I’ve seen movies about haunted high schools, colleges, mental institutions, hospitals, automobiles, farms, department stores and ocean liners. But until “Sunset Edge,” I had never watched one about a haunted trailer park.
Or did I? The ending suggests that what transpires may, after all, be a dream.
The film has not done well with voters at the Internet Movie Data Base, and I can see why. It jumps around in time without clear signposts. If the ending is realistic, it’s a small payoff; if fantastic, it may leave you feeling unfulfilled.
Yet the first fiction feature by writer-director Daniel Peddle casts a slow, somber spell. Its edge-of-civilization atmosphere and its melancholy, fragmented narrative have stuck with me days afterward, and I’ll try to tell you why.
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We begin in the company of four teens who have driven to Sunset Edge, an abandoned trailer park, to spend an aimless day. They break windows, suck down sugary drinks, discuss their own unimportance in Forsyth County when measured against the universe. (Peddle, who comes from Winston-Salem, shot in that county and a few points west. He plans to hold Q-and-A sessions after the 7:20 p.m. showings July 31 and Aug. 1 at Ballantyne Village.)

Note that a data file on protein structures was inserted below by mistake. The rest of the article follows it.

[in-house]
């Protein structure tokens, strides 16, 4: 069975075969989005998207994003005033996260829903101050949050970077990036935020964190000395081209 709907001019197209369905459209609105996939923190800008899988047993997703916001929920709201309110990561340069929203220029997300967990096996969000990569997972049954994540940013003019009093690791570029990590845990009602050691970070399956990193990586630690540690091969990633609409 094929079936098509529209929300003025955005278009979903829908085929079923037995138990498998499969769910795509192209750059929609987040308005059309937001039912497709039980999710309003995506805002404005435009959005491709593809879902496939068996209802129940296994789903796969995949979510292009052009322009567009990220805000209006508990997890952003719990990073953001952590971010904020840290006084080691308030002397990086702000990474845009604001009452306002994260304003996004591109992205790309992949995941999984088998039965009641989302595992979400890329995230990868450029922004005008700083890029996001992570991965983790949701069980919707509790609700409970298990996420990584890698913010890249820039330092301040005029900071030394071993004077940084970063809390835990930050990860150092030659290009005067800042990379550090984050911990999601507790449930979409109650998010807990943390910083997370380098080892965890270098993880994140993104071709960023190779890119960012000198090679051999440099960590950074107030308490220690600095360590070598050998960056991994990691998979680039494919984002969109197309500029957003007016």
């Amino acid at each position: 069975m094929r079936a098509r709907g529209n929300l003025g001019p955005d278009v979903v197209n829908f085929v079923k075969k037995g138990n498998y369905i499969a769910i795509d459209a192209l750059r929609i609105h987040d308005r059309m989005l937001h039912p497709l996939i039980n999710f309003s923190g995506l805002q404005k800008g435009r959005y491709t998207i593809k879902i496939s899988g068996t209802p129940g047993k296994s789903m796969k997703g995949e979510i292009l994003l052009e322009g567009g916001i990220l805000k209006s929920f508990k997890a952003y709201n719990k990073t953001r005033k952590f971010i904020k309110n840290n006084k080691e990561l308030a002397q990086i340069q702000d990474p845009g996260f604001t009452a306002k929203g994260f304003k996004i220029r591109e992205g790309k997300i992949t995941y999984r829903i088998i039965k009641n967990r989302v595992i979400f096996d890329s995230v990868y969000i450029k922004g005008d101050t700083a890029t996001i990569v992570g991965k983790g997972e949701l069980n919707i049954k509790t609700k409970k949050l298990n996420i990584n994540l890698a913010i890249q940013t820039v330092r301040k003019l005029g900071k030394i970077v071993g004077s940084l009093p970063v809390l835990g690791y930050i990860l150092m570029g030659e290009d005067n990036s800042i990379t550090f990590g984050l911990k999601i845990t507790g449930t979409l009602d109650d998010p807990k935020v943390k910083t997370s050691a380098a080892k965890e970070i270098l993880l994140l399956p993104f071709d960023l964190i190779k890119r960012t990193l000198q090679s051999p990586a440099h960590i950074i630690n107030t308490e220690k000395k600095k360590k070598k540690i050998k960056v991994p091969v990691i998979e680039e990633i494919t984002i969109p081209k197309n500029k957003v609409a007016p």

They drift indolently through the day, unaware they’re being watched by a fifth boy, Malachi. He was raised in a nearby farmhouse by a taciturn grandfather, now dead, who wanted to isolate him from society. We find out through flashbacks and flash-forwards that Malachi’s father went on a killing spree at Sunset Edge; his son never knew that story until he became a teen and now drifts through the trailers, gathering artifacts as he ponders the past.
Sometimes Peddle seems to be telling a spooky story; sometimes he veers toward a coming-of-age piece. But he does two things unusually well. First, he captures the anomie of a summer day when time seems to stop, and we look forward into a hazy future and feel we’re drifting through life. Second, he reveals the loneliness of a young man with no moorings in society, no family story, no friends his age. Malachi seems a threat at times, but he’s really more of a ghost in his own life.
Peddle, a prominent New York casting director, worked entirely with non-professional actors here. He gave the five very little dialogue; on this showing, Gilberto Padilla (who plays Malachi) seems likeliest to have a future as an actor.
Peddle’s also a painter, so he has a well-developed visual sense. Along with cinematographer-editor Karim López, he creates a mood that’s hard to shake. Conventional, it’s not. Memorable, at least to me, it is.
☆ ☆ ☆
Writer-director: Daniel Peddle.
Length: 87 minutes.
Rating: Unrated (some language and spooky images).